This Day (Lagos)

Nigeria: NASD Gets Final Approval, Commences Operations Q2

The Nigerian capital market will witness another boost in April as NASD Limited has received its final approval from the Securities and Exchange Commission (SEC) to operate over-the-counter (OTC) market in the country.

NASD Limited, formed in 1998 to promote and operate an Over-the-counter (OTC), had earlier got an approval-in-principle from SEC to operate the OTC market in Nigeria.

The company has been putting in place other requirements including adequate capital base, efficient trading platform among others before it would be given final approval.

Communications Adviser to the Director-General of SEC, Mr. Obi Adindu, confirmed to THISDAY that the commission had given final approval to NASD Limited.

Also, the Chairman of the Technical Committee of NASD Limited, Mr. Victor Ogienwonyi, told THISDAY that NASD was now licensed and had started test-running.

"NASD is now licensed and we have started testing. We are about to start promotion for the market. We expect that our platform will be up and running by April," he said.

Market analysts have hailed this development, saying it would further complement the commencement of retail bonds trading and make the market for attractive.

Investors who bought shares of unlisted public liabilities companies (PLCs) have been waiting for NASD Limited to trade their shares.

Many PLCs sold shares to investors during the stock market boom period of 2006 and 2007 with the promise to list them on the NSE. However, they have not listed the companies, thus leaving the investors stranded.

One of such investors, Mr. Andrew Iwunze, had told THISDAY that the only hope for him and others holding the shares of unlisted PLCs is the proposed OTC market to be operated by NASD Limited.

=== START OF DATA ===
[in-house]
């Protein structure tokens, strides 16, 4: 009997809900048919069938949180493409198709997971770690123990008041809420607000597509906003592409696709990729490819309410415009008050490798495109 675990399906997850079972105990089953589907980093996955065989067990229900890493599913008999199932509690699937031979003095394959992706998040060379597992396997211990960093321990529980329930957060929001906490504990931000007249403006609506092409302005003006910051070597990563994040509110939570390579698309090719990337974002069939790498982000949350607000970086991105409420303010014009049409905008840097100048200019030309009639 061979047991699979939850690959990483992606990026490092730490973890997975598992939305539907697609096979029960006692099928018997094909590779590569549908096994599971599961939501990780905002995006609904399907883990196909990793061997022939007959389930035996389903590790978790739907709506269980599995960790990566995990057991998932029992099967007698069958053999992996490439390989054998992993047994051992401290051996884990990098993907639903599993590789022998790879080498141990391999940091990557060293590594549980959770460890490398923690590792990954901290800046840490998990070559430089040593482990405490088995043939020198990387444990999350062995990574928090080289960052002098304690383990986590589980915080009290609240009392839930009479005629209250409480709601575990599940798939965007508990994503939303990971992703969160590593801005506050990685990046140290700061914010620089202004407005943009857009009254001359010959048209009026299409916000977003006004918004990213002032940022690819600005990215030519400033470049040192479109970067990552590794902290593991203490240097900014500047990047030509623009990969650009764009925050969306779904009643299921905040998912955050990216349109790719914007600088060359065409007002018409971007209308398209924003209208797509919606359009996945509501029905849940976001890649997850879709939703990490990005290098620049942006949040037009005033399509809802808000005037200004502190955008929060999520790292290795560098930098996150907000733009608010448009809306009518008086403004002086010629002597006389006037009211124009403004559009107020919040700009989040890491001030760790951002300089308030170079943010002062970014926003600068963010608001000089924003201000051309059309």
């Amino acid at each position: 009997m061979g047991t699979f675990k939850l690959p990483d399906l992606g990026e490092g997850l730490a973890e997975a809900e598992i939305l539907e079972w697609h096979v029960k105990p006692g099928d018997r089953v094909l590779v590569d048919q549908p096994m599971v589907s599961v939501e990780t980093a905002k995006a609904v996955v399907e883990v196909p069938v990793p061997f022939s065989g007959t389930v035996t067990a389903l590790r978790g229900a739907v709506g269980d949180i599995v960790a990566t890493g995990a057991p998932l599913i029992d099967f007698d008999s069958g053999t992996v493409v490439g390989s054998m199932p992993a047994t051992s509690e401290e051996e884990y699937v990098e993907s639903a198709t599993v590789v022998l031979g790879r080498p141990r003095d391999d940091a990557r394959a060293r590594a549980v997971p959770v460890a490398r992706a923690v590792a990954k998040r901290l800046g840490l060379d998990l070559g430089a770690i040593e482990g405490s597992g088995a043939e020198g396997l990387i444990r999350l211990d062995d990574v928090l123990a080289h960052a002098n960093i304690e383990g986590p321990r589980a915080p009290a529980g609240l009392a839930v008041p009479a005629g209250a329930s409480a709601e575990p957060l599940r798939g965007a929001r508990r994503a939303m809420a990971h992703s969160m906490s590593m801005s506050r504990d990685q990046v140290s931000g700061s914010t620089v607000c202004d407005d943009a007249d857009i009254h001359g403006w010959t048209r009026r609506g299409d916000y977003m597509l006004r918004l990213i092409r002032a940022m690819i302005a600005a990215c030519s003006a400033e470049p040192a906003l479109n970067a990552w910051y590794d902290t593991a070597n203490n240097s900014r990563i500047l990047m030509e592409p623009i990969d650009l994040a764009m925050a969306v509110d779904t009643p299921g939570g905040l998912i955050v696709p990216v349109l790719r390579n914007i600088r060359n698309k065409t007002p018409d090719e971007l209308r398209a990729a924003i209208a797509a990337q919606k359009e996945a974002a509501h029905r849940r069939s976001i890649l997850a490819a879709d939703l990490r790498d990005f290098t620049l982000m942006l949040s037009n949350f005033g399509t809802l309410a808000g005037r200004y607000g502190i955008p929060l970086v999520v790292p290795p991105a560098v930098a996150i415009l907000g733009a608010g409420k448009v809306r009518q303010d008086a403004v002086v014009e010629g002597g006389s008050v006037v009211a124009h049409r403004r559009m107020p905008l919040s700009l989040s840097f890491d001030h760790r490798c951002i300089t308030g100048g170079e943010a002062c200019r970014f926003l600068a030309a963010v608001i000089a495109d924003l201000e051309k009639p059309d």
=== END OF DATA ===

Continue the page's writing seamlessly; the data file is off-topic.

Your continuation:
"I have made some enquiries about NASD Limited and I am eagerly waiting for them to commence operations so that I can liquidate some of my investments," he said.

Speaking on how the NASD Limited will assist investors of unlisted PLCs, Ogienwonyi, said the way the OTC market worked was for investors in public liability companies (PLCs), who want to sell their shares to give them to a broker, who will list the offer on the NASD and anyone buying will also contact a broker to put in a bid on his behalf.

"Once a trade occurs, the NSAD will list the trade and ensure settlement through the Securities Clearing and Settlement System Plc (CSCS). Once a company is a PLC, its shares can be traded on the NASD whether it is formally listed or not. There are thousands of investors who will want to get out of their positions. OTC markets like NASD will provide the exit for the PLC stocks that are not listed. The market will also be a place to buy and sell bonds especially the states and corporate debentures that have little liquidity," Ogiemwonyi said.

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